Looking Ahead in 2004
Gene Peroni, senior managing directorof research at Claymore Securities inPhiladelphia, Pa, believes that the stockmarket is in the midst of a long-termrecovery that will continue for most, ifnot all, of 2004. â€œA year from now, themajor stock indexes will be 11% to13% higher than they are now,â€ hereported on Dec 30, 2003, during atelecast of CNBC's .
â€œMoney flows into the market willcontinue strong,â€ Peroni said. â€œI thinkwe'll see rebalancing of portfolios in thefirst half of next year, and that will putmore emphasis on equities and less onfixed-income areas.â€ Peroni doesn't seea big rotation out of certain stocks andsectors; he insists that what's workingnow will continue working throughoutthe coming year.
Peroni's top stock picks for 2004 asreported in an article by magazineare Apache (APA), CR Bard (BCR),Johnson Controls (JCI), Nam TaiElectronics (NTE), Omnicom Group(OMC), The Progressive Corp (PGR),SPX Corp (SPW), Time Warner (TWX),and Wilson Greatbatch (GB).
Kiplinger's magazine reports that2004 should be a good year, but nothinglike the 1990s. They also state thatthe decade overall is unlikely to resemblethe second half of the 1990s, when20% to 30% yearly gains were thenorm. They believe that stocks of largecompanies should see an average 8%price gain, plus a 2% dividend yield, fora total return of 10%. They added thatclassic blue chips have lagged since thestock market bottomed, so those sharesmay be looked at. Five stocks that favors for 2004 areAmerican International Group (AIG),Coca-Cola (KO), General Electric (GE),Microsoft (MSFT), and Pfizer (PFE).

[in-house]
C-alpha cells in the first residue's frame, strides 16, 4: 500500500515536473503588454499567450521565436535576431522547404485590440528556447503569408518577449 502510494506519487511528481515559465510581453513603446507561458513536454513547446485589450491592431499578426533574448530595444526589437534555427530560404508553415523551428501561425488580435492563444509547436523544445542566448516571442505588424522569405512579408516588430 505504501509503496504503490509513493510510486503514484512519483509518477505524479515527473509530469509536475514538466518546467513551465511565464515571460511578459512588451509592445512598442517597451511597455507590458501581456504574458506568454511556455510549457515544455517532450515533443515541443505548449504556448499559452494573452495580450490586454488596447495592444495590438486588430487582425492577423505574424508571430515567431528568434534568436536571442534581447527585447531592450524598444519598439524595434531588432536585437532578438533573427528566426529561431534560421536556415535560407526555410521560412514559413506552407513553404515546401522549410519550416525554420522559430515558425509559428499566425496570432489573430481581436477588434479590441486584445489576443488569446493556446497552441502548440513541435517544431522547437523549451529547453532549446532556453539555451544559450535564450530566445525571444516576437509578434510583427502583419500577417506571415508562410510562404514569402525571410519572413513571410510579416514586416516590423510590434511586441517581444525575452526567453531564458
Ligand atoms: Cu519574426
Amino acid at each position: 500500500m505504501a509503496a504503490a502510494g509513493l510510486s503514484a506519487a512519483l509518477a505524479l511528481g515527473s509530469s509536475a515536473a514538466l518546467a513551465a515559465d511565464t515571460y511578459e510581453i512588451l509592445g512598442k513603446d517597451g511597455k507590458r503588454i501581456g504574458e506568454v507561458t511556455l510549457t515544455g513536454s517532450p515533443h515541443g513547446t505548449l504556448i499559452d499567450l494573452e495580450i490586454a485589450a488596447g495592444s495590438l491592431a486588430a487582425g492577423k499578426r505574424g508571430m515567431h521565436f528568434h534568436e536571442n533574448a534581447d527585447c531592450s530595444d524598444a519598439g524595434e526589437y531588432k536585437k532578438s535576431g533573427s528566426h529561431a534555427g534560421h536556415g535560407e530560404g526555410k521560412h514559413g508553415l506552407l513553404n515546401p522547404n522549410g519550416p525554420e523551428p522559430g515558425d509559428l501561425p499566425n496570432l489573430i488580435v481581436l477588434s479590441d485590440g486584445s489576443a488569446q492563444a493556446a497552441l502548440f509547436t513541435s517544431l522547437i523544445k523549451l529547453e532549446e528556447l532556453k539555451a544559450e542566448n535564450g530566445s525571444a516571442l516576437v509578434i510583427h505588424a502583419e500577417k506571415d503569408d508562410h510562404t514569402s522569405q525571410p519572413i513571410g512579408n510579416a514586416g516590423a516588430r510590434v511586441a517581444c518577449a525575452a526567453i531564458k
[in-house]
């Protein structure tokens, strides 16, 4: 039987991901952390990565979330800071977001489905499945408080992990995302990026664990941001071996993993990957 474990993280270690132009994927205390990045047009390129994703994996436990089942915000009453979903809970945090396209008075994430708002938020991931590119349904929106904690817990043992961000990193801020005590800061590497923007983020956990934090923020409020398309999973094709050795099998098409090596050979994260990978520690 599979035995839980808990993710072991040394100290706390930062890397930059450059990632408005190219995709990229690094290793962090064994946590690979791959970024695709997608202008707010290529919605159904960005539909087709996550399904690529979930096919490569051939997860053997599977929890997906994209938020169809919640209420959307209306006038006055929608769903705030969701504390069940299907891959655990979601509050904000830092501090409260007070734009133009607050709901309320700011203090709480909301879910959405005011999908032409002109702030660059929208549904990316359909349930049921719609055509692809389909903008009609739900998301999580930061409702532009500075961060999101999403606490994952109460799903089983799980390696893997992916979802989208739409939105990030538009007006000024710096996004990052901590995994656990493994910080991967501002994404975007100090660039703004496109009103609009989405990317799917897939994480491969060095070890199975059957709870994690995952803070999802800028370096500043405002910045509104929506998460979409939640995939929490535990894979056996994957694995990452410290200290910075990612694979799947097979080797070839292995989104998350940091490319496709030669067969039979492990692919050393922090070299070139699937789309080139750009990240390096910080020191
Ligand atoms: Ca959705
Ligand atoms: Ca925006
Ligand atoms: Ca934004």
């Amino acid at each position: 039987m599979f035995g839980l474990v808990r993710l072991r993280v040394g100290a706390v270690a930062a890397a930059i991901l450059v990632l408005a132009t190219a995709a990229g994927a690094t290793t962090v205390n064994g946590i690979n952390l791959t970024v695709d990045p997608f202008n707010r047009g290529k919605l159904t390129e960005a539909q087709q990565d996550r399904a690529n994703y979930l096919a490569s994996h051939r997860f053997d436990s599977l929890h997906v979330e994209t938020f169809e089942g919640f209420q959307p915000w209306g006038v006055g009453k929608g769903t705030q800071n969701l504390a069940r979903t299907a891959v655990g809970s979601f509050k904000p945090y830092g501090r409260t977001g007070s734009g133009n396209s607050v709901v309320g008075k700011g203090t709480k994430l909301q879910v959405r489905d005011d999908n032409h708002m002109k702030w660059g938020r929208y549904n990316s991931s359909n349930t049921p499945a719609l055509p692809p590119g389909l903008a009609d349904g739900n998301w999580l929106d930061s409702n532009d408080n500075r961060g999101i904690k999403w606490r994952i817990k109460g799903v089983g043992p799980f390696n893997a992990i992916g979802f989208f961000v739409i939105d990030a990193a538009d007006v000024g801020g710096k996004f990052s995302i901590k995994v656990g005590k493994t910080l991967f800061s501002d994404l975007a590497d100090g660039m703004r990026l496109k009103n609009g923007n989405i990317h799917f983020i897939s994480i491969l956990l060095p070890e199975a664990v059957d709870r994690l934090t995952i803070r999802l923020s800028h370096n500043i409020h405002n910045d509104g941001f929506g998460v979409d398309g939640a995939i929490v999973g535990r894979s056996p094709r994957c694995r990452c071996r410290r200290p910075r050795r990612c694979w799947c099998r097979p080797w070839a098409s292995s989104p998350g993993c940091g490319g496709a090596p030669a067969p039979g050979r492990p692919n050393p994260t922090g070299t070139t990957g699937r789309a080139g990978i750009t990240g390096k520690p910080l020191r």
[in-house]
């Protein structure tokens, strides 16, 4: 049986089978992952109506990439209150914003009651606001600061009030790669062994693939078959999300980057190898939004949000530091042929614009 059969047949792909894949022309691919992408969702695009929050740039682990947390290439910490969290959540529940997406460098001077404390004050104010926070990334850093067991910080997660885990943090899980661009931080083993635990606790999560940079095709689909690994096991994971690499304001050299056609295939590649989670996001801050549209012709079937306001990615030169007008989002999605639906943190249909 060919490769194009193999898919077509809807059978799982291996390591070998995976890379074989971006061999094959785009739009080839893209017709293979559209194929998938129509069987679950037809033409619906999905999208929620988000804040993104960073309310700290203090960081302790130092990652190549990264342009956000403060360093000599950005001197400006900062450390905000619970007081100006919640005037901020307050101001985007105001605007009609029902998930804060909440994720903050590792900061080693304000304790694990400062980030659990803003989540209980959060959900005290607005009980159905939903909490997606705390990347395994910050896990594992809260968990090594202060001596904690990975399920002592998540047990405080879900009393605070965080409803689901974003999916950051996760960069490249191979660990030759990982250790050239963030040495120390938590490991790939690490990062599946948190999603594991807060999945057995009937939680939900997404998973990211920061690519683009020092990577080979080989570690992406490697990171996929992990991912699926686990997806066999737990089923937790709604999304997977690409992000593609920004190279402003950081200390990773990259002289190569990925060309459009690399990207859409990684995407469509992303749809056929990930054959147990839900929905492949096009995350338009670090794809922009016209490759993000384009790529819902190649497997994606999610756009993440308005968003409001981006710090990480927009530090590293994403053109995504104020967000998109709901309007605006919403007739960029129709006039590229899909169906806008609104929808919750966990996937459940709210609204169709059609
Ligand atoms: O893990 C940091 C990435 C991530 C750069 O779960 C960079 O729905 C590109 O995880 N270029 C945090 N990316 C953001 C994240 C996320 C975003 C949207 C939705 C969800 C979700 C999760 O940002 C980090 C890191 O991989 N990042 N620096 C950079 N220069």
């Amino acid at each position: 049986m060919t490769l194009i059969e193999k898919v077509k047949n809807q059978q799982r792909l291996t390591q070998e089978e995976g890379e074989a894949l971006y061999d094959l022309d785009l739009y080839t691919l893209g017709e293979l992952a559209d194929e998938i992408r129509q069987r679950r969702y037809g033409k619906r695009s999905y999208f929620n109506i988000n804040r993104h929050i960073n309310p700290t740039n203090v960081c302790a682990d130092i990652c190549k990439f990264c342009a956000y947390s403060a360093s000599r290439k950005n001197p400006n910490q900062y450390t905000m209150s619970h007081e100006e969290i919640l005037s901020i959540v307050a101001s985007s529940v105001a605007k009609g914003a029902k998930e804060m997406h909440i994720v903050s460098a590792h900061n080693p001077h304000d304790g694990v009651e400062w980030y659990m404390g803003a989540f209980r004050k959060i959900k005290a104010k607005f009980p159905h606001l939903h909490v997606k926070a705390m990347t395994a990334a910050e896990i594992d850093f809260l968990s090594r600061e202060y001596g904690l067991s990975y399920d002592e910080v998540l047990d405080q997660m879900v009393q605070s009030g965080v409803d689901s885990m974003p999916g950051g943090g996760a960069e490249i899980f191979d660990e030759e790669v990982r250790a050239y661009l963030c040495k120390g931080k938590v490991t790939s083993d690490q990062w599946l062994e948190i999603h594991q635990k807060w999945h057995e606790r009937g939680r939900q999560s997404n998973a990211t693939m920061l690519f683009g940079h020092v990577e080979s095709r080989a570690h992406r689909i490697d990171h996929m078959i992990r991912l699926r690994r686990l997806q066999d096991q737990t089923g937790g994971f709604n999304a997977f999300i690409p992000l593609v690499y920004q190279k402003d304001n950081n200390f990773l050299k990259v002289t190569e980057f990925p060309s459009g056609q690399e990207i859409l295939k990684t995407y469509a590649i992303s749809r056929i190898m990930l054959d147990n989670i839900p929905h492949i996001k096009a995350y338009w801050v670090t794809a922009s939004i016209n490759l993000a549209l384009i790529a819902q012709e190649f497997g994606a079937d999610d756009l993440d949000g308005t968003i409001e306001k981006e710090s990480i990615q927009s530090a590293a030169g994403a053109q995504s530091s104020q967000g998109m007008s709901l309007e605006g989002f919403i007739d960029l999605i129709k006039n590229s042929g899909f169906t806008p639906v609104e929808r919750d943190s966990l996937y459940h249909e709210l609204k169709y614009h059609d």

Some of the biggest losers of 2003in the S&P 500 included Winn-Dixie(WIN) down 38%, Eastman Kodak(EK) down 25%, Newell-Rubbermaid(NWL) down 24%, Qwest Communications(Q) down 24%, AT&T (T)down 22%, Kohl's (KSS) down 21%,Schering-Plough (SGP), King Pharmaceutical(KG) down 14.5%, and Merck(MRK) down 13.4%.
CNBC reports that many strategistsexpect the economy to be strong in2004, looking for technology, energy,and cyclical stocks to gain. However,the general consensus seems to be thatinterest rates will be turning up as theeconomy becomes stronger, with short-termrates suffering the most.
Ernest Caponegro is a New Jerseyâ€“based registeredrepresentative affiliated with First MontaukSecurities, member NASD/SIPC. He welcomesquestions or comments at 888-786-9507.Any opinions expressed are the author's and donot necessarily reflect the opinions of FirstMontauk Securities or those of its officers,directors, or affiliated registered representatives.
The information contained herein is the opinion ofthe author, an affiliate of Montauk FinancialGroupâ„¢ First Montauk Securities Corp (FMSC),member NASD/SIPC, and may not be those ofFMSC. Content provided is for informational purposesonly and should not be construed as an offerto sell or a solicitation to invest. FMSC's directors,officers, and/or partners may own options, rights, orwarrants to buy the securities mentioned. FMSCwas neither a manager nor comanager of any of thesecurities mentioned within the past 3 years.